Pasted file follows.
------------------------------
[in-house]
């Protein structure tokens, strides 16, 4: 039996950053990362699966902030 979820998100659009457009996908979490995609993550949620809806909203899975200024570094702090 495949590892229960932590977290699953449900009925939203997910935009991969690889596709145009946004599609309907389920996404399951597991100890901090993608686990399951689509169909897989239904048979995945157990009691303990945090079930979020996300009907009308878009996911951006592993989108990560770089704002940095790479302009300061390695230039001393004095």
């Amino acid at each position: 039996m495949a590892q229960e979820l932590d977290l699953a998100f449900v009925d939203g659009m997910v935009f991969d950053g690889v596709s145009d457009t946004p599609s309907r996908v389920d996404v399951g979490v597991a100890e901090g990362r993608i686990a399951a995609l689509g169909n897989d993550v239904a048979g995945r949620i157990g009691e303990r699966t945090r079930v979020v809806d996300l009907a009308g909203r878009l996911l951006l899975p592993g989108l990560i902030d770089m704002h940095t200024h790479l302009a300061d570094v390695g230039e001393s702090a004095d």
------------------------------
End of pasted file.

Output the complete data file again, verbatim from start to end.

[in-house]
């Protein structure tokens, strides 16, 4: 039996950053990362699966902030 979820998100659009457009996908979490995609993550949620809806909203899975200024570094702090 495949590892229960932590977290699953449900009925939203997910935009991969690889596709145009946004599609309907389920996404399951597991100890901090993608686990399951689509169909897989239904048979995945157990009691303990945090079930979020996300009907009308878009996911951006592993989108990560770089704002940095790479302009300061390695230039001393004095």
């Amino acid at each position: 039996m495949a590892q229960e979820l932590d977290l699953a998100f449900v009925d939203g659009m997910v935009f991969d950053g690889v596709s145009d457009t946004p599609s309907r996908v389920d996404v399951g979490v597991a100890e901090g990362r993608i686990a399951a995609l689509g169909n897989d993550v239904a048979g995945r949620i157990g009691e303990r699966t945090r079930v979020v809806d996300l009907a009308g909203r878009l996911l951006l899975p592993g989108l990560i902030d770089m704002h940095t200024h790479l302009a300061d570094v390695g230039e001393s702090a004095d």